The first phase of the four year period of the ACCP came to an end on 31st December 2014. As one of the project close out activities, a final evaluation was undertaken. The evaluation undertook an independent assessment of the project performance; identified key successes and or achievements, lessons, good practices and recommended follow-up actions in the subsequent phase and/or similar intervention. According to the findings of an external evaluation of the ACCP, it found out that: The capacity of the African Committee of Experts on the Rights and Welfare of the Child - ACERWC (the Committee)to implement its strategic plan had been strengthened. Specifically, the evaluation report noted:
- A more strengthened Committee with increased capacity to deliver its mandate of overseeing the implementation of the African Charter on the Rights and Welfare of the Child (ACRWC). The project enhanced this through the provision of direct and indirect support, which included financial, human resources, technical assistance and capacity building to implement a majority of its activities as per its strategic plan
- Increased visibility of the Committee through support of the development and implementation of its communications plans that enhanced the production of various publications and information on the Committee as well as its activities. Such support also saw a revamp in the Committee’s website and increased interaction with civil society in the promotion of children’s rights in Africa.
- Increased confidence of the Committee to do its work and engage many parties throughout Africa and beyond as indicated by additional work being undertakenby the Committee, and engagement of Governments and civil society through the Committee’s work that encompasses its protection and promotion mandates.
During the four year (2011 -2014) implementation period, the project also aimed at promoting children’s rights and welfare in African Union institutions, bodies and mechanisms; drawing from the findings of the final evaluation, the following were remarkable achievements herein.
- The rights of children are increasingly being looked into in more circumstances by various AU organs and Regional Economic Communities as can be indicated by the calling upon the Committee’s participation and utilising their expertise in various forums related to child rights monitoring and governance in Africa.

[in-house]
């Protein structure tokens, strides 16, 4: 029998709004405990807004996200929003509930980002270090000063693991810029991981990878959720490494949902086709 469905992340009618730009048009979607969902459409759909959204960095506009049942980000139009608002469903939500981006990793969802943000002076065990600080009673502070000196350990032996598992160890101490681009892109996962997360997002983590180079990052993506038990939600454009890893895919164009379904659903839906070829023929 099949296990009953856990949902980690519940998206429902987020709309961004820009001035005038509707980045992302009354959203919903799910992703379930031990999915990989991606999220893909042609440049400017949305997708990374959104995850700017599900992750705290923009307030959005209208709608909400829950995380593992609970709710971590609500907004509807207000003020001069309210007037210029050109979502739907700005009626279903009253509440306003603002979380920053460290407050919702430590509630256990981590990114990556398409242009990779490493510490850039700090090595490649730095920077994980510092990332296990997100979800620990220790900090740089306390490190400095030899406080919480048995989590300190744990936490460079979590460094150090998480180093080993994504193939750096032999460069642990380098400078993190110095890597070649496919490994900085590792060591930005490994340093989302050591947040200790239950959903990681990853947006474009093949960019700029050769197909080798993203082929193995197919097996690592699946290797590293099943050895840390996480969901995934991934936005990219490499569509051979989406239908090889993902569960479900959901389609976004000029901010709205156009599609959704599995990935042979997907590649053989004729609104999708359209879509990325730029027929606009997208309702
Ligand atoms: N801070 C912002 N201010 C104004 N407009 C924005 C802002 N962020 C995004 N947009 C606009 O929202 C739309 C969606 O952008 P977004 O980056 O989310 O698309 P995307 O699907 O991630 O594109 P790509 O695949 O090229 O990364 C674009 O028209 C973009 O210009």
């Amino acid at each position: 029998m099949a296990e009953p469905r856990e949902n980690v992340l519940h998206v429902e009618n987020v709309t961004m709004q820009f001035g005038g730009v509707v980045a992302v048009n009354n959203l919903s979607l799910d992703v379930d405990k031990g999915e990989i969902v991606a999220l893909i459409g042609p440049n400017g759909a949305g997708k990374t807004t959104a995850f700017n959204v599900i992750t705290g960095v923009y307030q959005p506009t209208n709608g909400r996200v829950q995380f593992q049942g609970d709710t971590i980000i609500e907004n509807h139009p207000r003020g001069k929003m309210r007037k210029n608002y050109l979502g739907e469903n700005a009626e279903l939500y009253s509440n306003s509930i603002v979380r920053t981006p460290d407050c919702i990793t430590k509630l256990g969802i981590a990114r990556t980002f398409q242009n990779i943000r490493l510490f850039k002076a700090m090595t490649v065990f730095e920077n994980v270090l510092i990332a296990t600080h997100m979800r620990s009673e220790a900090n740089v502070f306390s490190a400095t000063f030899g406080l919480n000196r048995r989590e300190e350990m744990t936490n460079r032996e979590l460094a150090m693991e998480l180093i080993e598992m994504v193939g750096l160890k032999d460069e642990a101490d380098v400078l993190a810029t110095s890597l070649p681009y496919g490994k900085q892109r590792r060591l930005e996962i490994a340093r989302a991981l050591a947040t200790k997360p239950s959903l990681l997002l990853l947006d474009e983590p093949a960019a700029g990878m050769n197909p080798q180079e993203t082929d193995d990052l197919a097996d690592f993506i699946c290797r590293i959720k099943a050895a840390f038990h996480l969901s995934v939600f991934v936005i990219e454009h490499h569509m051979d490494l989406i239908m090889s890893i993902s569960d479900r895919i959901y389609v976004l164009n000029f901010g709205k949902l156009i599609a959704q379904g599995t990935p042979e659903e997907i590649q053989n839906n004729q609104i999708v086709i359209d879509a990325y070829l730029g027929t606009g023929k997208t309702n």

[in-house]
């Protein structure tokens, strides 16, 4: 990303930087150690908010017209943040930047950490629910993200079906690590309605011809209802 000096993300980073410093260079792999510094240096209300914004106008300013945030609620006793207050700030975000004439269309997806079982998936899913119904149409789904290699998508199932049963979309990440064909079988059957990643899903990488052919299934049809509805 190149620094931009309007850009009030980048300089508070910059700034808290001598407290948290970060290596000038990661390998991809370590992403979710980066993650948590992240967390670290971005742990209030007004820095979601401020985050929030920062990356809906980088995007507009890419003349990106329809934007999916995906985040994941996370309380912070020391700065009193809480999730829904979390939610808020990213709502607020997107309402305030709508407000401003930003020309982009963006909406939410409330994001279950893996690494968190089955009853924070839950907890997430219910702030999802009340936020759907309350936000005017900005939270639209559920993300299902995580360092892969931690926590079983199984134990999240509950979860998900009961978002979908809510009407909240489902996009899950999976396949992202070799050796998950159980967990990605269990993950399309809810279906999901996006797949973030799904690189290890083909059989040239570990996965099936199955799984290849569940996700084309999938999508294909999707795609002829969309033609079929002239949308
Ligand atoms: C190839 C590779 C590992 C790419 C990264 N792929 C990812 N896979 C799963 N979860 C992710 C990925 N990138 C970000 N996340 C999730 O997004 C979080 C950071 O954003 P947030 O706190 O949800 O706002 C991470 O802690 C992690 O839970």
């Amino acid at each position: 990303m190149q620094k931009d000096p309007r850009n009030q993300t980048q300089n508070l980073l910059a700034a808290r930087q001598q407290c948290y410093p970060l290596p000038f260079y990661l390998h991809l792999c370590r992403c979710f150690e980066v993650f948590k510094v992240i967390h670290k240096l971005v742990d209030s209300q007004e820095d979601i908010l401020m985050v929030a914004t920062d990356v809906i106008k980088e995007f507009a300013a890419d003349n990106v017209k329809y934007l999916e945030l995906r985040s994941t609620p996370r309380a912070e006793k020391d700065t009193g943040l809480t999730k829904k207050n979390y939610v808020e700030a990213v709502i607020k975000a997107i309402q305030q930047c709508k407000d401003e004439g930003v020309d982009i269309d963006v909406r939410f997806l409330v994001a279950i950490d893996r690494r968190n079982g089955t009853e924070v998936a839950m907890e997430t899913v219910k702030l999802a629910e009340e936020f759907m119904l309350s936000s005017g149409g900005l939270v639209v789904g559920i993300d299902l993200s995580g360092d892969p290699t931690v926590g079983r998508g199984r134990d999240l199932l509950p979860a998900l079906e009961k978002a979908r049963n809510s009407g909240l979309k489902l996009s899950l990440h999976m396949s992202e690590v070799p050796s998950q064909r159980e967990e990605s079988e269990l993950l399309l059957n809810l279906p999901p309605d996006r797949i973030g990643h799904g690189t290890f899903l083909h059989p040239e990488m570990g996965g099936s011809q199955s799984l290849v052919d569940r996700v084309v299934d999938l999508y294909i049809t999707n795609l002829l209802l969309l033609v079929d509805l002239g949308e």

- Formal collaboration agreements have been reached with institutions that are key to furthering implementation of the rights of the child, for example with the AU’s Permanent Representative Council (PRC) and the Peace and Security Council (PSC); and African Regional Economic Bodies (RECs).
- The establishment of a strong formal tripartite relationship between the Committee, the African Court of Human and People’s Rights and the African Commission on Human and People’s Rights, where Children’s rights are progressively being considered.
With the aim of strengthening civil society to use AU mechanisms, and especially the ACERWC’s mechanisms, to promote children’s rights and welfare in Africa, the ACCP has achieved the following results.
- CSOs have been able to increasingly utilise the institutions and mechanisms relevant to their work on children’s rights and wellbeing within the AUC due to improved knowledge of the AU and its processes.
- Through complementary activities carried out by the different members of the ACCP, the ACERWC has become more accessible to the CSOs in Africa. Specifically, the ACERWC is more open and more receptive to the CSOs. More CSOs attend the sessions of the ACERWC, participate in the pre-sessions and submit complementary reports to the ACERWC. Through the different recommendations made by CSOs through the CSO Forum, the working methods of the ACERWC have significantly improved and the ACERWC is now in a better position to discharge its mandate effectively.
- Furthermore, the ACCP provided the first opportunity in the African human rights system when an African treaty body and a group of civil society organisations comprehensively partnered together to improve the plights of the beneficiaries of the treaty body in question. This model further enhances a better understanding between the CSOs and ACERWC, increases trust and develops a feeling of true partnership